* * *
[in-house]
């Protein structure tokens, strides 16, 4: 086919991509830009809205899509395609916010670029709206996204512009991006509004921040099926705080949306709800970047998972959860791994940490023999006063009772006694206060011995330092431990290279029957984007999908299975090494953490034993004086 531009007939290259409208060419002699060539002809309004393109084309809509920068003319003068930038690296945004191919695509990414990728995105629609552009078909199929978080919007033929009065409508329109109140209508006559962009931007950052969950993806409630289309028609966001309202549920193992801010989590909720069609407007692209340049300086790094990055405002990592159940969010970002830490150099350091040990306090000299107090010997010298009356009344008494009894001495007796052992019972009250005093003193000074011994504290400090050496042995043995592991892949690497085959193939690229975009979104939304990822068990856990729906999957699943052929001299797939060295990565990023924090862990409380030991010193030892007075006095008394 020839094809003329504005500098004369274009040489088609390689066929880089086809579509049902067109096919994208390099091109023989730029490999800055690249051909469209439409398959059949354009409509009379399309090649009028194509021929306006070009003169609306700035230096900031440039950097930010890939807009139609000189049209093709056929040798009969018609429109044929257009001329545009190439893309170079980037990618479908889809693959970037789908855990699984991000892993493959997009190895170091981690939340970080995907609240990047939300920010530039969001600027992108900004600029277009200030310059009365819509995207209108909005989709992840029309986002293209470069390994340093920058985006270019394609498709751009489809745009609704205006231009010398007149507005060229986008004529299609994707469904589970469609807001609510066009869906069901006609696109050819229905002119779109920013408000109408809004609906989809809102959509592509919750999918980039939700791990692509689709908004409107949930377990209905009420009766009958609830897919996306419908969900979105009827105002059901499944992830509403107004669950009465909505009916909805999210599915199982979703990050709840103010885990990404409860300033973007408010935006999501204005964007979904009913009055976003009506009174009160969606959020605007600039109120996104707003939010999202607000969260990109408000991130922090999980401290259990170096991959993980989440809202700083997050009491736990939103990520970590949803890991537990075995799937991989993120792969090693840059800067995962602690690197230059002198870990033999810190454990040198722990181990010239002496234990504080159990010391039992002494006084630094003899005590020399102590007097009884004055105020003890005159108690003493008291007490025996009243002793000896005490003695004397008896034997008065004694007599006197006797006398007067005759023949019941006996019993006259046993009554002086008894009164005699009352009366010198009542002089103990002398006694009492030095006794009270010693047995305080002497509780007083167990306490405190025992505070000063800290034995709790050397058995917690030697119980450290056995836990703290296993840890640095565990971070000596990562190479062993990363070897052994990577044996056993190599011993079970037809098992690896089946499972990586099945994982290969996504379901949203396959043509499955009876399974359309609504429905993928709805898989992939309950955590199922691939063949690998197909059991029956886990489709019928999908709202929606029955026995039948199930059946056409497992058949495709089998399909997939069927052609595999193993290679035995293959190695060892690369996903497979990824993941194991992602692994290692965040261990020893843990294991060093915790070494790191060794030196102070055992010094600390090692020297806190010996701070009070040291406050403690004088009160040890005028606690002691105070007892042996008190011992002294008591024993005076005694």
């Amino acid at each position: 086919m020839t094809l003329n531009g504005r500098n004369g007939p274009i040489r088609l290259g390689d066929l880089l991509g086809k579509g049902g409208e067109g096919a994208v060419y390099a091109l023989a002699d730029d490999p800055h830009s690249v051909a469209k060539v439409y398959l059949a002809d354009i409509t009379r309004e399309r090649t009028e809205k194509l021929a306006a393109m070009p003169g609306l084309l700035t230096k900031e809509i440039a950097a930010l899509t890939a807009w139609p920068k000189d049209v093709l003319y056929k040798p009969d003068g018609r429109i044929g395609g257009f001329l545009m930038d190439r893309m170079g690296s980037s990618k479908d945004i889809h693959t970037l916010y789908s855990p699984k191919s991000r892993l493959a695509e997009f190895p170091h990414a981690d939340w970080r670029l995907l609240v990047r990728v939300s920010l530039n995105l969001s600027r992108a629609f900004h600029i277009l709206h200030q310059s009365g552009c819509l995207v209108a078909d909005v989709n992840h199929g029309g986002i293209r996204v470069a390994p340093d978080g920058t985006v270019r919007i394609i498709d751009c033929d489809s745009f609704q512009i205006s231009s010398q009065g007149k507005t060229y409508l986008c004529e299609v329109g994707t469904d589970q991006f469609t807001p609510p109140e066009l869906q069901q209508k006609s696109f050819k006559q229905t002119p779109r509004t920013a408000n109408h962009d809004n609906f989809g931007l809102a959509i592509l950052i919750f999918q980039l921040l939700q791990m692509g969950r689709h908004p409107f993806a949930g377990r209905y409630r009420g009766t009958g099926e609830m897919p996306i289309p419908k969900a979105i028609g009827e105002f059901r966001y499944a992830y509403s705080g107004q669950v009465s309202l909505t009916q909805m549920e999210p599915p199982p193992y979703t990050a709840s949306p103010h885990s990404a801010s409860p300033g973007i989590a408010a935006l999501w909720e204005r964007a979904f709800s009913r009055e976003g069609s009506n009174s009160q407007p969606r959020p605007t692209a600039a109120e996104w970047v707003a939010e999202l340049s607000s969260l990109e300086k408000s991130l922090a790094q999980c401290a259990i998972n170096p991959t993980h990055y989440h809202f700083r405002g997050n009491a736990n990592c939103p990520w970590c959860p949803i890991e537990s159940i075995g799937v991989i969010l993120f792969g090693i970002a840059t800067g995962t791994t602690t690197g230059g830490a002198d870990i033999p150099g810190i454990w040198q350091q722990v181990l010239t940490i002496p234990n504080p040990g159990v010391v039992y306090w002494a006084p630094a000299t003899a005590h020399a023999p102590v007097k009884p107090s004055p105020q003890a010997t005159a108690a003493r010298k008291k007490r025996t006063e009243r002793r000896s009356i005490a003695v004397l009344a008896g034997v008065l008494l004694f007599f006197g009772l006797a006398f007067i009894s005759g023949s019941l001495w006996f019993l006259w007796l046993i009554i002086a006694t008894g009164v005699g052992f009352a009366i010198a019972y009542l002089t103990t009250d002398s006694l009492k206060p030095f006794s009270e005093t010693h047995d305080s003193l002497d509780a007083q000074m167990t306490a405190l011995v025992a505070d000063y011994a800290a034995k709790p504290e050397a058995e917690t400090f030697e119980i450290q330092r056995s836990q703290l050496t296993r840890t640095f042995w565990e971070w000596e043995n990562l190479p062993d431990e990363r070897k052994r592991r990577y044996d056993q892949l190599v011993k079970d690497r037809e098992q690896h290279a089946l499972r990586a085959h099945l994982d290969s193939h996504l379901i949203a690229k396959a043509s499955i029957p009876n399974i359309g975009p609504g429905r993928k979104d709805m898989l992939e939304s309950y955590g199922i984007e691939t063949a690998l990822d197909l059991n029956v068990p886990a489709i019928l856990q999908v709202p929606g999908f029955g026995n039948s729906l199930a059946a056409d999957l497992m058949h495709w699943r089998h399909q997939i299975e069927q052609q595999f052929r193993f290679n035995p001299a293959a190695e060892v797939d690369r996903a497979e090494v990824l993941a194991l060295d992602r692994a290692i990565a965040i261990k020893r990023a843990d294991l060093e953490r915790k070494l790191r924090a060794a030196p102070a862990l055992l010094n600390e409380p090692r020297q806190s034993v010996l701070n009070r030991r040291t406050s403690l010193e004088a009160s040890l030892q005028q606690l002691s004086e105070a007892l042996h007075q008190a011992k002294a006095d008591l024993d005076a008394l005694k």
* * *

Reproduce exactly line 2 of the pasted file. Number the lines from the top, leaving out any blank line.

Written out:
């Protein structure tokens, strides 16, 4: 086919991509830009809205899509395609916010670029709206996204512009991006509004921040099926705080949306709800970047998972959860791994940490023999006063009772006694206060011995330092431990290279029957984007999908299975090494953490034993004086 531009007939290259409208060419002699060539002809309004393109084309809509920068003319003068930038690296945004191919695509990414990728995105629609552009078909199929978080919007033929009065409508329109109140209508006559962009931007950052969950993806409630289309028609966001309202549920193992801010989590909720069609407007692209340049300086790094990055405002990592159940969010970002830490150099350091040990306090000299107090010997010298009356009344008494009894001495007796052992019972009250005093003193000074011994504290400090050496042995043995592991892949690497085959193939690229975009979104939304990822068990856990729906999957699943052929001299797939060295990565990023924090862990409380030991010193030892007075006095008394 020839094809003329504005500098004369274009040489088609390689066929880089086809579509049902067109096919994208390099091109023989730029490999800055690249051909469209439409398959059949354009409509009379399309090649009028194509021929306006070009003169609306700035230096900031440039950097930010890939807009139609000189049209093709056929040798009969018609429109044929257009001329545009190439893309170079980037990618479908889809693959970037789908855990699984991000892993493959997009190895170091981690939340970080995907609240990047939300920010530039969001600027992108900004600029277009200030310059009365819509995207209108909005989709992840029309986002293209470069390994340093920058985006270019394609498709751009489809745009609704205006231009010398007149507005060229986008004529299609994707469904589970469609807001609510066009869906069901006609696109050819229905002119779109920013408000109408809004609906989809809102959509592509919750999918980039939700791990692509689709908004409107949930377990209905009420009766009958609830897919996306419908969900979105009827105002059901499944992830509403107004669950009465909505009916909805999210599915199982979703990050709840103010885990990404409860300033973007408010935006999501204005964007979904009913009055976003009506009174009160969606959020605007600039109120996104707003939010999202607000969260990109408000991130922090999980401290259990170096991959993980989440809202700083997050009491736990939103990520970590949803890991537990075995799937991989993120792969090693840059800067995962602690690197230059002198870990033999810190454990040198722990181990010239002496234990504080159990010391039992002494006084630094003899005590020399102590007097009884004055105020003890005159108690003493008291007490025996009243002793000896005490003695004397008896034997008065004694007599006197006797006398007067005759023949019941006996019993006259046993009554002086008894009164005699009352009366010198009542002089103990002398006694009492030095006794009270010693047995305080002497509780007083167990306490405190025992505070000063800290034995709790050397058995917690030697119980450290056995836990703290296993840890640095565990971070000596990562190479062993990363070897052994990577044996056993190599011993079970037809098992690896089946499972990586099945994982290969996504379901949203396959043509499955009876399974359309609504429905993928709805898989992939309950955590199922691939063949690998197909059991029956886990489709019928999908709202929606029955026995039948199930059946056409497992058949495709089998399909997939069927052609595999193993290679035995293959190695060892690369996903497979990824993941194991992602692994290692965040261990020893843990294991060093915790070494790191060794030196102070055992010094600390090692020297806190010996701070009070040291406050403690004088009160040890005028606690002691105070007892042996008190011992002294008591024993005076005694």